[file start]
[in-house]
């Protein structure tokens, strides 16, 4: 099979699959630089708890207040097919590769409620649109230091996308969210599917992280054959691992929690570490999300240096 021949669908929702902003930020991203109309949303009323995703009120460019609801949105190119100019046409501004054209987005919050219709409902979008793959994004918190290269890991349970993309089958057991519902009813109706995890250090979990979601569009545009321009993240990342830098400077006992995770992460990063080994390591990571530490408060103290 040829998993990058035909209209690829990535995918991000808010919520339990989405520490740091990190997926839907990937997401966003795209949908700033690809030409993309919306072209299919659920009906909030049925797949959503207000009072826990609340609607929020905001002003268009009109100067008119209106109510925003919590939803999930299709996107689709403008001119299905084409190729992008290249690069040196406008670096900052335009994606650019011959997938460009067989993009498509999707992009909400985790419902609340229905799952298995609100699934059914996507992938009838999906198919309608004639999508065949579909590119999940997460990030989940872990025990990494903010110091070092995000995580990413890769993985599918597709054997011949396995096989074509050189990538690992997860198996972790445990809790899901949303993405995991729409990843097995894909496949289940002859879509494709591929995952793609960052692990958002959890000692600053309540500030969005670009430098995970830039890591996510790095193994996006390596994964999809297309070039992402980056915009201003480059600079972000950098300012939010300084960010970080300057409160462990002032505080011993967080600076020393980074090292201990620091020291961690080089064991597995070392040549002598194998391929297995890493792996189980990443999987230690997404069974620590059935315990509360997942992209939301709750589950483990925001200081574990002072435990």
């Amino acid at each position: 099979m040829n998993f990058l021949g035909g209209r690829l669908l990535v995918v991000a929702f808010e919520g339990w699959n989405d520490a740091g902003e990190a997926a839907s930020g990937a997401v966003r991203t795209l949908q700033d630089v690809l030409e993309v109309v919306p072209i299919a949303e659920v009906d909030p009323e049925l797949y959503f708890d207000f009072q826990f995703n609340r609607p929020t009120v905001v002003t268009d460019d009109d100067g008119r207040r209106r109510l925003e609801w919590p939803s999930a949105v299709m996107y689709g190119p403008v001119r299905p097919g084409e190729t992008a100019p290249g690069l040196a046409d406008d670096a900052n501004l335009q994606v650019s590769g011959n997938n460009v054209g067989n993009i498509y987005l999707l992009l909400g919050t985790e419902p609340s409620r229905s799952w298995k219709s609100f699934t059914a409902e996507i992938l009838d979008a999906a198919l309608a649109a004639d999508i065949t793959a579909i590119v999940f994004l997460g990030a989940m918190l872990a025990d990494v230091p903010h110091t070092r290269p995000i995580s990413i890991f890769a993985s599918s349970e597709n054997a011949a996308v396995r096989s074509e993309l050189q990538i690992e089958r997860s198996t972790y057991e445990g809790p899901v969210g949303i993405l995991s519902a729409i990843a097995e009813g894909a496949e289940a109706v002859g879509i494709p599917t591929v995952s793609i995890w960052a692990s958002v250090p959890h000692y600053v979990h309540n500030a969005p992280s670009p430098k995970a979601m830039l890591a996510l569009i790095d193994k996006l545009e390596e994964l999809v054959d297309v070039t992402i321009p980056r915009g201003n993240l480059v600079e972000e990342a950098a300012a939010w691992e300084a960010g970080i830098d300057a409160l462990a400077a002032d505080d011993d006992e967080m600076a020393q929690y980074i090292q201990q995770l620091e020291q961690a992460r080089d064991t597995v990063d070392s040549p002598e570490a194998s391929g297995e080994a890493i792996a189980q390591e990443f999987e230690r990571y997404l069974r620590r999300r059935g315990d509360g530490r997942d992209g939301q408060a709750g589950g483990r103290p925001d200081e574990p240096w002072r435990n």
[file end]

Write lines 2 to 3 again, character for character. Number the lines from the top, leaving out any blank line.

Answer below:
């Protein structure tokens, strides 16, 4: 099979699959630089708890207040097919590769409620649109230091996308969210599917992280054959691992929690570490999300240096 021949669908929702902003930020991203109309949303009323995703009120460019609801949105190119100019046409501004054209987005919050219709409902979008793959994004918190290269890991349970993309089958057991519902009813109706995890250090979990979601569009545009321009993240990342830098400077006992995770992460990063080994390591990571530490408060103290 040829998993990058035909209209690829990535995918991000808010919520339990989405520490740091990190997926839907990937997401966003795209949908700033690809030409993309919306072209299919659920009906909030049925797949959503207000009072826990609340609607929020905001002003268009009109100067008119209106109510925003919590939803999930299709996107689709403008001119299905084409190729992008290249690069040196406008670096900052335009994606650019011959997938460009067989993009498509999707992009909400985790419902609340229905799952298995609100699934059914996507992938009838999906198919309608004639999508065949579909590119999940997460990030989940872990025990990494903010110091070092995000995580990413890769993985599918597709054997011949396995096989074509050189990538690992997860198996972790445990809790899901949303993405995991729409990843097995894909496949289940002859879509494709591929995952793609960052692990958002959890000692600053309540500030969005670009430098995970830039890591996510790095193994996006390596994964999809297309070039992402980056915009201003480059600079972000950098300012939010300084960010970080300057409160462990002032505080011993967080600076020393980074090292201990620091020291961690080089064991597995070392040549002598194998391929297995890493792996189980990443999987230690997404069974620590059935315990509360997942992209939301709750589950483990925001200081574990002072435990």
């Amino acid at each position: 099979m040829n998993f990058l021949g035909g209209r690829l669908l990535v995918v991000a929702f808010e919520g339990w699959n989405d520490a740091g902003e990190a997926a839907s930020g990937a997401v966003r991203t795209l949908q700033d630089v690809l030409e993309v109309v919306p072209i299919a949303e659920v009906d909030p009323e049925l797949y959503f708890d207000f009072q826990f995703n609340r609607p929020t009120v905001v002003t268009d460019d009109d100067g008119r207040r209106r109510l925003e609801w919590p939803s999930a949105v299709m996107y689709g190119p403008v001119r299905p097919g084409e190729t992008a100019p290249g690069l040196a046409d406008d670096a900052n501004l335009q994606v650019s590769g011959n997938n460009v054209g067989n993009i498509y987005l999707l992009l909400g919050t985790e419902p609340s409620r229905s799952w298995k219709s609100f699934t059914a409902e996507i992938l009838d979008a999906a198919l309608a649109a004639d999508i065949t793959a579909i590119v999940f994004l997460g990030a989940m918190l872990a025990d990494v230091p903010h110091t070092r290269p995000i995580s990413i890991f890769a993985s599918s349970e597709n054997a011949a996308v396995r096989s074509e993309l050189q990538i690992e089958r997860s198996t972790y057991e445990g809790p899901v969210g949303i993405l995991s519902a729409i990843a097995e009813g894909a496949e289940a109706v002859g879509i494709p599917t591929v995952s793609i995890w960052a692990s958002v250090p959890h000692y600053v979990h309540n500030a969005p992280s670009p430098k995970a979601m830039l890591a996510l569009i790095d193994k996006l545009e390596e994964l999809v054959d297309v070039t992402i321009p980056r915009g201003n993240l480059v600079e972000e990342a950098a300012a939010w691992e300084a960010g970080i830098d300057a409160l462990a400077a002032d505080d011993d006992e967080m600076a020393q929690y980074i090292q201990q995770l620091e020291q961690a992460r080089d064991t597995v990063d070392s040549p002598e570490a194998s391929g297995e080994a890493i792996a189980q390591e990443f999987e230690r990571y997404l069974r620590r999300r059935g315990d509360g530490r997942d992209g939301q408060a709750g589950g483990r103290p925001d200081e574990p240096w002072r435990n």